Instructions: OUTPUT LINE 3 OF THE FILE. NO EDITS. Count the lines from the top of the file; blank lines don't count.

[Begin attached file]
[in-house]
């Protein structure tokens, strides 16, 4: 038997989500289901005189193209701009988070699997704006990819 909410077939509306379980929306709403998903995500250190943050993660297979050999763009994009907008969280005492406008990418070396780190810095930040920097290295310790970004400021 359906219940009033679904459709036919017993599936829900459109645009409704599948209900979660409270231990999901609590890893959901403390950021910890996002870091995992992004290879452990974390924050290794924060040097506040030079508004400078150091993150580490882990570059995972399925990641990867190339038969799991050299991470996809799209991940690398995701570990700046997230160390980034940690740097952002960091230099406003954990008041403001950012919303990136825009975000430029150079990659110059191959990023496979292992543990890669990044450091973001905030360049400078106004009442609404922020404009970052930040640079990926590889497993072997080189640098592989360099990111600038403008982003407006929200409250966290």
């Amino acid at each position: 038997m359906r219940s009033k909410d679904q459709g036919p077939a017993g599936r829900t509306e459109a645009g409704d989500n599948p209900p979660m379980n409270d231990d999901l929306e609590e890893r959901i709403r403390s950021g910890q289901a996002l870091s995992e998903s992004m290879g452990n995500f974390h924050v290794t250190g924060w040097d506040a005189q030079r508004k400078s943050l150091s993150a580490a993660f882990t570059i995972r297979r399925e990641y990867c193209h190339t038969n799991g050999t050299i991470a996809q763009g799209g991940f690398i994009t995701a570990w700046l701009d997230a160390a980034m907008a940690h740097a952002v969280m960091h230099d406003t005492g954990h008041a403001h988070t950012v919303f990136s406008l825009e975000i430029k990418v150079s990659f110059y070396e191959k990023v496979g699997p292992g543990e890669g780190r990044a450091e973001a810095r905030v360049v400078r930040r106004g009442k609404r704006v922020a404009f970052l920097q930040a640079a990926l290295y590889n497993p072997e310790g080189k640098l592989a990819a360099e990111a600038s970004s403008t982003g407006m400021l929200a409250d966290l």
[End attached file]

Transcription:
């Amino acid at each position: 038997m359906r219940s009033k909410d679904q459709g036919p077939a017993g599936r829900t509306e459109a645009g409704d989500n599948p209900p979660m379980n409270d231990d999901l929306e609590e890893r959901i709403r403390s950021g910890q289901a996002l870091s995992e998903s992004m290879g452990n995500f974390h924050v290794t250190g924060w040097d506040a005189q030079r508004k400078s943050l150091s993150a580490a993660f882990t570059i995972r297979r399925e990641y990867c193209h190339t038969n799991g050999t050299i991470a996809q763009g799209g991940f690398i994009t995701a570990w700046l701009d997230a160390a980034m907008a940690h740097a952002v969280m960091h230099d406003t005492g954990h008041a403001h988070t950012v919303f990136s406008l825009e975000i430029k990418v150079s990659f110059y070396e191959k990023v496979g699997p292992g543990e890669g780190r990044a450091e973001a810095r905030v360049v400078r930040r106004g009442k609404r704006v922020a404009f970052l920097q930040a640079a990926l290295y590889n497993p072997e310790g080189k640098l592989a990819a360099e990111a600038s970004s403008t982003g407006m400021l929200a409250d966290l």